1315 we left the racecourse and proceeded to the service station to grab a few refreshments and discuss the plan of attack for the afternoon.
We noticed a developing cell to our west and we proceeded to head there to try and get a couple of photos off. We got there, I set up my camera in a paddock and got off a couple of shots, although it quickly became apparent that it was loosing structure and wasn’t going to produce anything substantial. While the disappointment was setting in on a possible missed opportunity, we both noticed a cell developing to the NE. We checked the radar and it confirmed our suspicions. The radar was showing a growing cell and the visual we had showed good structure, and then LIGHTNING.
It was great to finally see a CG and it quickly raised our spirits.
The radar indicated the storm was tracking to the SE and we estimated it would cross the Great Eastern Highway about 20-40km east of Kellerberrin.
We jumped in the car and made haste through Kellerberrin again and headed out towards the east. We found a great spot about 25km east of Kellerberrin and pulled over and set up ( I don’t think I would’ve got a shot like this if we had gone further ).

It was quite calm when we arrived but 5 mins later we had wind associated with the downbursts from the storm in excess of 40km/h.

After the rain set in from this cell, we checked the radar again and observed cells now becoming very active to the west of Kellerberrin. We raced about 40km through Kellerberrin and towards the closest most active cells. We had to divert north off the main highway about 5km up a gravel road and found ourselves smack bang in-between two cells, one east that was producing very heavy rain and one to our west that was developing very quickly. We did notice substantial rotation at the cloud base and very strong structure development, which had me thinking we were watching a severe storm (possibly a supercell) developing.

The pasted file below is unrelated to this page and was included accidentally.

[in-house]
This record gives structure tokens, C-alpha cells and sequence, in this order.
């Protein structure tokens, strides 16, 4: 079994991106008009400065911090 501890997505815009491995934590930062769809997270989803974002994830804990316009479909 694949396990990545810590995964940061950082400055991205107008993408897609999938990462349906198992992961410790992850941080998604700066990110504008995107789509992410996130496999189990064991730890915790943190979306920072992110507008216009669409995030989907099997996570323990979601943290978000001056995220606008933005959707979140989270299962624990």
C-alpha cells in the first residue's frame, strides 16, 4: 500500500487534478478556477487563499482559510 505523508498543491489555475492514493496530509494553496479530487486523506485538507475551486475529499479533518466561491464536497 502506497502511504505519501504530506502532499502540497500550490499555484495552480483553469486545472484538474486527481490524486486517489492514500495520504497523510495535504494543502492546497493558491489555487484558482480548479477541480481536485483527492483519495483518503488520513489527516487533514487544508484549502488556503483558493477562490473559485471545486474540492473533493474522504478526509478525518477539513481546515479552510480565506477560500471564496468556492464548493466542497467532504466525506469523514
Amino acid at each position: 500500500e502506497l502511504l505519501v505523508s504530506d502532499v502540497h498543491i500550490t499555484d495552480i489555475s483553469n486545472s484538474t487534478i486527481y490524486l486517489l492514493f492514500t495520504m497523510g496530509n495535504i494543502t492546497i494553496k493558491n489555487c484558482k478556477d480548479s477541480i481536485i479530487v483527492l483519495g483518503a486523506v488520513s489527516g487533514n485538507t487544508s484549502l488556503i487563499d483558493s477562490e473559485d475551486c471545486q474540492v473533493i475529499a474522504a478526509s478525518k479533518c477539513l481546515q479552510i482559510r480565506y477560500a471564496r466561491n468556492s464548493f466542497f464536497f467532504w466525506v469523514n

This is the shot I got of that particular cell,


This storm continued to develop and I was taking a pretty silly risk by staying out while it was approaching us. I wanted to capture the rotation on a time-lapse and also a lightning strike hitting the field, so I stayed out for as long as possible. I didn’t get the lightning strike, but I did get the time lapse. You can view it on youtube, and I will post the link at the end of this post.
Jumping back in the car we headed towards more developing cells further west and this time we jumped on a track on the south side of the highway, as it provided an un-interrupted view of the approaching system.

This particular cell produced large hail and it passed right over us. I was a little worried that my old mans Landcrusier was going to become a casualty of hail damage, but we were lucky and it didn’t receive any.

We left this storm and headed even further west towards Meckering.
My video may as well continue this blog entry from here because I have footage of us just outside of the town that shows the system stalled over Meckering, producing very heavy rain (6-10mm in 10mins) and frequent lightning.

The Meckering system was the last storm we covered for the day and so we started out 2 1/2 hr drive home.
We were lucky for the day, the storms seemed to develop one after the other as we headed west. It was as if they knew we were coming and would intensify as we approached. Not that we minded at all, because this day was a great introduction to chasing storms. I look forward to chasing more in the coming months and sharing the experience with everyone.

I produced a small 5min video showing some of the storms we tracked for the day. I uploaded it to YouTube and it can be found at